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How did the Falcons get Grady Jarrett in the fifth round?

The stud third-year defensive tackle is having his best campaign yet.

Atlanta Falcons v New York Jets Photo by Al Bello/Getty Images

There are many mysteries in this universe, but one looms large in my mind today: How the hell did the Falcons get Grady Jarrett in the fifth round?

Jarrett, as you’ll recall, was popularly thought to be a draft steal if he made it to the third round of the 2015 NFL Draft, the class where Atlanta landed two Clemson studs in Jarrett and Vic Beasley. He was a little short, sure, but many of the most dominant defensive tackles who have come along in the last decade or so have been, and Jarrett had the pedigree (he’s Jessie Tuggle’s son), production (he killed it at Clemson), and physicality necessary to make an impact in the NFL.

Somehow, the Falcons nabbed him in the fifth round, trading up a bit to ensure they got him. It’s still not clear to me why so many teams passed on him, but this post is really intended to marvel at the team’s insane fortune.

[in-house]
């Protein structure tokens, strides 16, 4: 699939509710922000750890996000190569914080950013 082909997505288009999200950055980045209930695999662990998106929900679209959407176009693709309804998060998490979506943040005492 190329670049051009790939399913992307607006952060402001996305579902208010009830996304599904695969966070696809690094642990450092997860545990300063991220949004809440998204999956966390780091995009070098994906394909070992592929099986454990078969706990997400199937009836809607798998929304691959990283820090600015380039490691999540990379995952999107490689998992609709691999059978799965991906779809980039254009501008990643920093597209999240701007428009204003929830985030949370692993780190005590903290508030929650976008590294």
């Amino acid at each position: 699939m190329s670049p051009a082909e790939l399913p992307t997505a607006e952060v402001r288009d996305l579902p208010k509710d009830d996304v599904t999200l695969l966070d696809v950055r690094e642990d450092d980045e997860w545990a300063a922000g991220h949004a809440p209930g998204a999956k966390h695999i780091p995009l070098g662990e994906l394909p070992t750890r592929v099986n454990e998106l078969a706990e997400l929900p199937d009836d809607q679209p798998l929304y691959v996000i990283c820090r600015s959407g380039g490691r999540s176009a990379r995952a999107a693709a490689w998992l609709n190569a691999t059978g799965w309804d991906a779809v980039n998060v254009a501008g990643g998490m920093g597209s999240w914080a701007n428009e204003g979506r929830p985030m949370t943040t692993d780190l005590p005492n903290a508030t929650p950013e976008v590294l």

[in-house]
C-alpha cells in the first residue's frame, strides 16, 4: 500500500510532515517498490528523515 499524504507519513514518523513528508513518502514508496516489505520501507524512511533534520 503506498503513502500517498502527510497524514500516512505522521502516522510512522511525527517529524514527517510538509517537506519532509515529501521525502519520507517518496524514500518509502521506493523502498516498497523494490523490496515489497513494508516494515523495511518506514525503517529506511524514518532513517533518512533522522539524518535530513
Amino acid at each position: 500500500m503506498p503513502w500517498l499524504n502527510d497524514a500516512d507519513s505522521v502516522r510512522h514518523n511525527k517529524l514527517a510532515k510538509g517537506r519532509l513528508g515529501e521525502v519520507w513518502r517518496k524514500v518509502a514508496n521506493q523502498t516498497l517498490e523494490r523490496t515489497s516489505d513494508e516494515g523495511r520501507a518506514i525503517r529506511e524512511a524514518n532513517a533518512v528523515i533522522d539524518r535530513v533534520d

Just look at the chart below.

Jarrett is second in the NFL for tackles for loss that are not sacks, and his combined 13 sacks/TFLs puts him eighth overall on this list. That’s a dominant level of performance for Jarrett, one of the only Falcons defenders who has been consistently great against the run in 2017. He intercepted a spiked ball on Sunday against the Jets, and somehow sacked Tom Brady three times in the Super Bowl back in February. I opined at the time that we might have seen him break out in that game, and months later, we’re certainly seeing him produce at a borderline elite level. It’s only a matter of time (and probably a handful of sacks) until we see him land his first Pro Bowl berth, whatever that may be worth.

The Falcons have shown a knack for unearthing some later round gems under Dan Quinn and company, with 2016 fourth rounder De’Vondre Campbell also emerging as a stud here in 2017. If Jarrett can continue to build on his start to the 2017 season, teams are going to be talking about what a mistake they made in passing him up for many years to come.